We then moved into our breakout groups, in my case the one titled “Software reproducibility – how to put it into practice?”, which had a strange gender distribution with the coordinators all female, but the other participants all male. One of the coordinators noted that this reminded her of being an Engineering undergraduate again. We began by exploring our own roles and levels of experience/understanding of research software. The group comprised a mixture of researchers, software engineers, data stewards and ‘other’ (I fell into this last category), and in terms of hands-on experience with research software roughly two-thirds of participants were actively developing software, and another third used it. Participants came from a broad range of research backgrounds, as well as a smaller number of research support people such as myself. We then voted on how serious we felt the aforementioned reproducibility crisis actually was, with a two-thirds/one-third split between “crisis” and “what-crisis?” We explored the types of issues that come to mind when we think about software preservation, with the most popular responses being terms such as “open source”, “GitHub” and “workflows”. We then moved on to the main business of the group, which was to consider a recent article by Hut, van de Giesen and Drost. In a nutshell, this says that archiving code and data is not sufficient to enable reproducibility, therefore collaboration with dedicated Research Software Engineers (RSEs) should be encouraged and facilitated. We broke into smaller groups to discuss this from our various standpoints, and presented back in the room. The various notes and pitches are more detailed than this blog post requires, but those interested can check out the collaboratively-authored Google Doc to see what we came up with. The breakout session will also be written up as a blog post and an IEEE proposal, so keep an eye out for that.
After returning to the main auditorium for reports from each of the groups, including an interesting-looking one from my friend and colleague Marjan Grootveld on “Why Is This A Good Data Management Plan?”, the afternoon concluded with two more keynote presentations. First up, Kim Huijpen from VSNU (the Association of Universities in the Netherlands) spoke about “Giving scientists more of the recognition they deserve”, followed by Ingeborg Verheul of LCRDM (the Dutch national coordination point for research data management), whose presentation was titled “Data Stewardship? Meet your peers!” Both of these national viewpoints were very interesting from my current perspective as a member of a nationally-oriented organisation. From my coming perspective as manager of an institutional support service – I’m in the process of changing roles at the moment – Kim’s emphasis on Team Science struck a chord, and relates to what we’re always saying about research data: it’s a hybrid activity, and takes a village to raise a child, etc. Ingeborg spoke about the dynamics involved between institutional and national level initiatives, and emphasised the importance of feeling like part of a community network, with resources and support which can be drawn upon as needed.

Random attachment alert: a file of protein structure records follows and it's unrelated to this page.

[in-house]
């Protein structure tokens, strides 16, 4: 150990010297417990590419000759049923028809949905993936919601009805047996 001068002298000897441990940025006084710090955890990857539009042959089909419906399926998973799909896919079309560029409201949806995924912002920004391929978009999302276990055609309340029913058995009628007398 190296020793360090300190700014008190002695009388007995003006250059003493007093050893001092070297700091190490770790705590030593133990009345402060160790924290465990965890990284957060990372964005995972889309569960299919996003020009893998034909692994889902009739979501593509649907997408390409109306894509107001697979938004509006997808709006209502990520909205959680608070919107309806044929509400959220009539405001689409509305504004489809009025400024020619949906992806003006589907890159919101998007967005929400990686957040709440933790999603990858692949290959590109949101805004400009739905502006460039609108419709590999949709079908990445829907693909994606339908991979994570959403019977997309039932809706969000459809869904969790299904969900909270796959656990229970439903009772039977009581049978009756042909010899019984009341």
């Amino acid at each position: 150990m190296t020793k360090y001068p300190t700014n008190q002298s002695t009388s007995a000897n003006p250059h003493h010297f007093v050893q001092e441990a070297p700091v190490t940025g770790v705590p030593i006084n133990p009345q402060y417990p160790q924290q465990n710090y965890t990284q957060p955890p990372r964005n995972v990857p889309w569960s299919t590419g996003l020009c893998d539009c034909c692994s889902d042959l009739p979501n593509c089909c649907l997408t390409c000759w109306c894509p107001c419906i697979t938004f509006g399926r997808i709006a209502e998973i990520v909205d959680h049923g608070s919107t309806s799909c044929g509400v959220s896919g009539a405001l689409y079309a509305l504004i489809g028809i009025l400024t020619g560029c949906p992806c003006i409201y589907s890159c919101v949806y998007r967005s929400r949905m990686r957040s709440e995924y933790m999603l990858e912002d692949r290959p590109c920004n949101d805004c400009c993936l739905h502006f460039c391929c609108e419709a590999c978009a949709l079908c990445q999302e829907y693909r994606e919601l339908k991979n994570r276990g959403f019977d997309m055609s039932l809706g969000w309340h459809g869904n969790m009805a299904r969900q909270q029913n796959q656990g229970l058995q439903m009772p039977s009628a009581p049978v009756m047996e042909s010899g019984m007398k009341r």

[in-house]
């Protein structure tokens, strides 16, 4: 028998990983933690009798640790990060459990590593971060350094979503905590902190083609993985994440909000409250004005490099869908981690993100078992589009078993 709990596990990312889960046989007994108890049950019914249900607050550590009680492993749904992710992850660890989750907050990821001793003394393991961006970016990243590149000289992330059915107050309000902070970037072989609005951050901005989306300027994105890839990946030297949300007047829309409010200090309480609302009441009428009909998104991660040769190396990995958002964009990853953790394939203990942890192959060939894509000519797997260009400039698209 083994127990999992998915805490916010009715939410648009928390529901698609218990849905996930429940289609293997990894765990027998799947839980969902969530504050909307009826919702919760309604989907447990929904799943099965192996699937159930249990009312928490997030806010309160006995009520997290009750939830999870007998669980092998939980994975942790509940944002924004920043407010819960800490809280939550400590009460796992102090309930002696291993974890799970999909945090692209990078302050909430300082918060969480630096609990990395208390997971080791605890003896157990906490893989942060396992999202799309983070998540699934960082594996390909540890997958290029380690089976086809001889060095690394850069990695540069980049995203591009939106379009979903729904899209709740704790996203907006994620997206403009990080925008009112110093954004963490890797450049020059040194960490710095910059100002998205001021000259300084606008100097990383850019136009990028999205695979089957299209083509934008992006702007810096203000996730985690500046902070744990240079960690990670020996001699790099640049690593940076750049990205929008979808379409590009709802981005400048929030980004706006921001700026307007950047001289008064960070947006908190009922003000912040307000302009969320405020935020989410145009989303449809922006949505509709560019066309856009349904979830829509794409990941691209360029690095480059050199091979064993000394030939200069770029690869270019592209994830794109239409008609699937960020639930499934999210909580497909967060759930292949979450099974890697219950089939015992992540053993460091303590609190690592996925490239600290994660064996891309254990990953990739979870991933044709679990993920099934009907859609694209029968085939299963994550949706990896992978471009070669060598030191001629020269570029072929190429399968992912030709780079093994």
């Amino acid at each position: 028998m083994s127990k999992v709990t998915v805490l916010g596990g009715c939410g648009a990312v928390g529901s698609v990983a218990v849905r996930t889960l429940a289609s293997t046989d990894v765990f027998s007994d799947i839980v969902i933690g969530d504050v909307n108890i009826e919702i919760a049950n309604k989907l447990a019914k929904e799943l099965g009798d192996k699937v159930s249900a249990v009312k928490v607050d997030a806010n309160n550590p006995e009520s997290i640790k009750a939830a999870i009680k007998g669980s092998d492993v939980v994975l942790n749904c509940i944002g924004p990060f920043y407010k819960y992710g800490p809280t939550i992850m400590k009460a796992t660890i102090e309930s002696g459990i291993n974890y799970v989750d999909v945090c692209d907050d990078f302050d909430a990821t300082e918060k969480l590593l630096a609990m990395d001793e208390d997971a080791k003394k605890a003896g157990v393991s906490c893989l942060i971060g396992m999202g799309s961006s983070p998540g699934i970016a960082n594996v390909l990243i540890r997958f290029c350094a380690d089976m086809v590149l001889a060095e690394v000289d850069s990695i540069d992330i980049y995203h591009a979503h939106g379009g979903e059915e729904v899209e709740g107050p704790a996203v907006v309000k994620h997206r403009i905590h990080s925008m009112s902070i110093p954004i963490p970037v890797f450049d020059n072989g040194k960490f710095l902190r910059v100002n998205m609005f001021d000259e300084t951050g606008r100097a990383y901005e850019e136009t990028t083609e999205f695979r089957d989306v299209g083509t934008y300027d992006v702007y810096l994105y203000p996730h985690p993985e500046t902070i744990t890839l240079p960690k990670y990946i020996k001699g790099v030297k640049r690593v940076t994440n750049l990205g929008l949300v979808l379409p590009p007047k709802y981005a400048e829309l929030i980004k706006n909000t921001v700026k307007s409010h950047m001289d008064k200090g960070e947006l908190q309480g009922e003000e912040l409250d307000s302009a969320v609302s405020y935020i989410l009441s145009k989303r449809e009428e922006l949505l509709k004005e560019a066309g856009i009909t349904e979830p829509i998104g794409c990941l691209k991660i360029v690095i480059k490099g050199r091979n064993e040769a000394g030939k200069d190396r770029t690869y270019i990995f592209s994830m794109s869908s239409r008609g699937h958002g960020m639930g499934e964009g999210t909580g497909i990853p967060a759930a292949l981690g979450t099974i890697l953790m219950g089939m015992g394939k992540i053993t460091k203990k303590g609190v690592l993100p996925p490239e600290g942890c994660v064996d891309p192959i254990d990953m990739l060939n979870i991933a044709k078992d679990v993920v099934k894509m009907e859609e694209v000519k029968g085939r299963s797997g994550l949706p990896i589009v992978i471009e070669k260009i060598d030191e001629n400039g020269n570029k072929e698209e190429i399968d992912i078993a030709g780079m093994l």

Closing the event, TU Delft Library Director Wilma van Wezenbeek underlined the necessity of good data management in enabling reproducible research, just as the breakout group emphasised the necessity of software preservation, and in effect confirming a view of mine that has been developing recently: that boundaries between managing data and managing software (or other types of research output) are often artificially created, and not always helpful. We need to enable and support more holistic approaches to this, acting in sympathy and harmony with actual research practices. (We also need to put our money where our mouth is, and fund it!)
After all that there was just enough time for a quick beer in downtown Delft before catching the train and plane back to Edinburgh. Many thanks to TU Delft for hosting a most enjoyable and interesting event, and to the Software Sustainability Institute whose support covered the costs of my attendance.
Several resources from the event are now available:
- Presentations and other materials (via Zenodo)
- Recorded presentations (via TU Delft website)
- Recorded presentations (via YouTube)
- Photos (via Flickr)
- Tweets (via Twitter)
- Blog posts: